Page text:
Beth Settje

Associate Director

Beth Settje

Beth Settje has been working in higher education for close to 30 years and at UConn since 2001. She has held a few different roles in the department, currently serving as the Associate Director, College to Career Transitions and Alumni Engagement. Her efforts will focus on students finishing their experience in college or graduate school and preparing for what is next. She will also address transitioning into the first year of a graduate program or work. Lastly, her work will include reaching out to alumni regarding their career development needs as well as ways they want to support current students with mentoring, networking and general career support. Beth is the instructor for the department’s Senior Year Experience course, a one credit class open to graduating undergraduates; she also organizes and schedules small and large programming to prepare students for life after graduation.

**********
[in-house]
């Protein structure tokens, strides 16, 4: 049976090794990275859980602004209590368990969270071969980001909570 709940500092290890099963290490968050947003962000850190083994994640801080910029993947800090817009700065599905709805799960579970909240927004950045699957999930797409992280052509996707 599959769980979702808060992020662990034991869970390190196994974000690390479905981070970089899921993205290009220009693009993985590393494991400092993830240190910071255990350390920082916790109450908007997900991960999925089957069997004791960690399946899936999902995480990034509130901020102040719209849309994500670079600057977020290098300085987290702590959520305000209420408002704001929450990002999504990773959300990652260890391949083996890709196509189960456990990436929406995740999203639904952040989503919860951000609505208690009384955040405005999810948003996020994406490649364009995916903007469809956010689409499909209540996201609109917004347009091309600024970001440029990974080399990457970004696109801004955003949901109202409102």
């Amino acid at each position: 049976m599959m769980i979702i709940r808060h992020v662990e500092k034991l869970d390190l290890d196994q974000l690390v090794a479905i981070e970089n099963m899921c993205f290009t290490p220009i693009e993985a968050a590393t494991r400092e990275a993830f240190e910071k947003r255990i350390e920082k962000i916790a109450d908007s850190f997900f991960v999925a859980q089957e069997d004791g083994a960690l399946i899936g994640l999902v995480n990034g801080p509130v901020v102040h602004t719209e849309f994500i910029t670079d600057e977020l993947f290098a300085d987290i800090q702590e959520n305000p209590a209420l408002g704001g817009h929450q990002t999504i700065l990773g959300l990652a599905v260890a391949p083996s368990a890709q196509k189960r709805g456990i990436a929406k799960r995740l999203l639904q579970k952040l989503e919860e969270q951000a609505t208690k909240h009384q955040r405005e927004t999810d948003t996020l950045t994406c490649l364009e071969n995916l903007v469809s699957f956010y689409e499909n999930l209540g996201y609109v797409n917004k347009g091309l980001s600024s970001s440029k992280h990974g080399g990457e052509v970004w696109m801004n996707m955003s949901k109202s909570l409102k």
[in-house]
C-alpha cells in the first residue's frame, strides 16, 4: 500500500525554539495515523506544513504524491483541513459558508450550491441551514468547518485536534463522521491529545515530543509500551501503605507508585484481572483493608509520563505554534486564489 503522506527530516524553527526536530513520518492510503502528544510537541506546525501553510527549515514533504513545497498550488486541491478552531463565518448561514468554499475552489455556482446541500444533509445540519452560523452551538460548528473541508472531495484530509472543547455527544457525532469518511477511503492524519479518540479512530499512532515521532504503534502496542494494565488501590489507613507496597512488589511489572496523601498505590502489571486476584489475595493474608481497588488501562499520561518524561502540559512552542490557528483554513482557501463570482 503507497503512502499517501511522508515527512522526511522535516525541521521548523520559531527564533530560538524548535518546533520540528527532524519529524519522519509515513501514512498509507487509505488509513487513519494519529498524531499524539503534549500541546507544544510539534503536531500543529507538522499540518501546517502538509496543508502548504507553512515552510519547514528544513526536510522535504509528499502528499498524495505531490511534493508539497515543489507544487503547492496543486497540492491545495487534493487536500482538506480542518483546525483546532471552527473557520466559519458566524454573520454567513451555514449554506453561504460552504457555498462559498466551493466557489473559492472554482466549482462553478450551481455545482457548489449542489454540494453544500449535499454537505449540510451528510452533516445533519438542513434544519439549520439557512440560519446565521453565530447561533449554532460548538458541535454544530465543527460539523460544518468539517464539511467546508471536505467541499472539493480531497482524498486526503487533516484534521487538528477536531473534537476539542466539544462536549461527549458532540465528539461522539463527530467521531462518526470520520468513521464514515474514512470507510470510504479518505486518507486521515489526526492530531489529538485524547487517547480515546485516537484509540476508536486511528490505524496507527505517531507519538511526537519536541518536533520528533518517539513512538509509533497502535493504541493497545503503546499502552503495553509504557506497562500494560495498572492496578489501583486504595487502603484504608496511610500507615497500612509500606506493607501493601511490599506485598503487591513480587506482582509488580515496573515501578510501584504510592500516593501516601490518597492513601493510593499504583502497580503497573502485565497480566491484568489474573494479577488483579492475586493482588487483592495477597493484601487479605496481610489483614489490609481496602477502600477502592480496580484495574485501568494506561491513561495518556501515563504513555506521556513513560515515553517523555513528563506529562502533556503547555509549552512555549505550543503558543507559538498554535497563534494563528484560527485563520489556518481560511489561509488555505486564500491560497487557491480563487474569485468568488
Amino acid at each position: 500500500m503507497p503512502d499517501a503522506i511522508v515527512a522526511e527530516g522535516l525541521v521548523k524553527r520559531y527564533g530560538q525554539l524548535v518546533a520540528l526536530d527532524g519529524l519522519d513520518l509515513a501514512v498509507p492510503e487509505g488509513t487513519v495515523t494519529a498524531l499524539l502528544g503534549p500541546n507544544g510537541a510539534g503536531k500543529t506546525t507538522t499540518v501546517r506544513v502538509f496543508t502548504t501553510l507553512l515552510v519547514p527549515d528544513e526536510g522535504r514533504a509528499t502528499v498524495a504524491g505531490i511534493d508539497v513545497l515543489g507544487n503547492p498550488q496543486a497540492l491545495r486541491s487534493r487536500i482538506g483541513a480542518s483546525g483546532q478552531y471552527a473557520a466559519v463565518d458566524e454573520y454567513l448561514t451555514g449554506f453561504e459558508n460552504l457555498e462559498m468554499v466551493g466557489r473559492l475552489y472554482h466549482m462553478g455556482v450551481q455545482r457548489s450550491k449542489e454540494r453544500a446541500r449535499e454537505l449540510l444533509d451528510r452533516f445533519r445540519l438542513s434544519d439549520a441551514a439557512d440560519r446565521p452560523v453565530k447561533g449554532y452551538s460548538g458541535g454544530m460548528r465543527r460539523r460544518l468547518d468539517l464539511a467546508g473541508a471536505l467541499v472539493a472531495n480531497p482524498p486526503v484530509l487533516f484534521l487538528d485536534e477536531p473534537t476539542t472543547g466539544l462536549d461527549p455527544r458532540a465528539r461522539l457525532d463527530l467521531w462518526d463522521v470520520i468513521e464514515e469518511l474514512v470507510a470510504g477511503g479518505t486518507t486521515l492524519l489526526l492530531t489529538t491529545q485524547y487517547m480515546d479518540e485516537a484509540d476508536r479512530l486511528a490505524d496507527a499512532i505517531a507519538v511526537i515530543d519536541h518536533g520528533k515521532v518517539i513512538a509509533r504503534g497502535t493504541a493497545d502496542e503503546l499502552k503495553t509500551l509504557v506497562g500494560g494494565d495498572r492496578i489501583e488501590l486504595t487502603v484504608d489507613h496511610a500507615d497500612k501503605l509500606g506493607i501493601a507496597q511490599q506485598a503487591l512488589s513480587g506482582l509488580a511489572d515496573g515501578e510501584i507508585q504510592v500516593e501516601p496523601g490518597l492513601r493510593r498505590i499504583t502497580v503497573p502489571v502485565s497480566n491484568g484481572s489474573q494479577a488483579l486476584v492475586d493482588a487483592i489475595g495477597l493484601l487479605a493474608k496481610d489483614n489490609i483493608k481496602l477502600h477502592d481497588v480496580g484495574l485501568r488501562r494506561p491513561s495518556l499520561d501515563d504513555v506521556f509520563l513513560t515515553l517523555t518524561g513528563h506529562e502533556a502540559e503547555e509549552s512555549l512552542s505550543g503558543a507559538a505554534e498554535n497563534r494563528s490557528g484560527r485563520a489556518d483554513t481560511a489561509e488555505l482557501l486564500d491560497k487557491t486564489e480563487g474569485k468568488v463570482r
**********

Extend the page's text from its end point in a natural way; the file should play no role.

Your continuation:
Beth is a strong advocate for students figuring out their academic and career paths, understanding the route is not always clearly marked and that detours often lead to new, unexpected discoveries. Her favorite career theory is Planned Happenstance, which emphasizes creating or taking advantage of the different opportunities that present themselves each day. She encourages students to trust and believe in themselves, as they figure out their choices.

Beth earned her Bachelor of Science in Business (Marketing major/English minor) from Beaver College (now Arcadia University) and her Masters of Education in College Student Personnel from the University of Maryland, College Park. Her favorite undergraduate course was Business Writing and she uses elements of that course in her daily work at the CCD. She is also a proud mom to a UConn student and wife to a UConn alum.

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Internships are About Education, Not Compensation

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In my role at UConn I field questions from students, employers, and faculty about the definition of an internship, the terms that make one a quality experience, funding expectations, supervision, etc.

So in considering an internship’s educational worthiness, I review …

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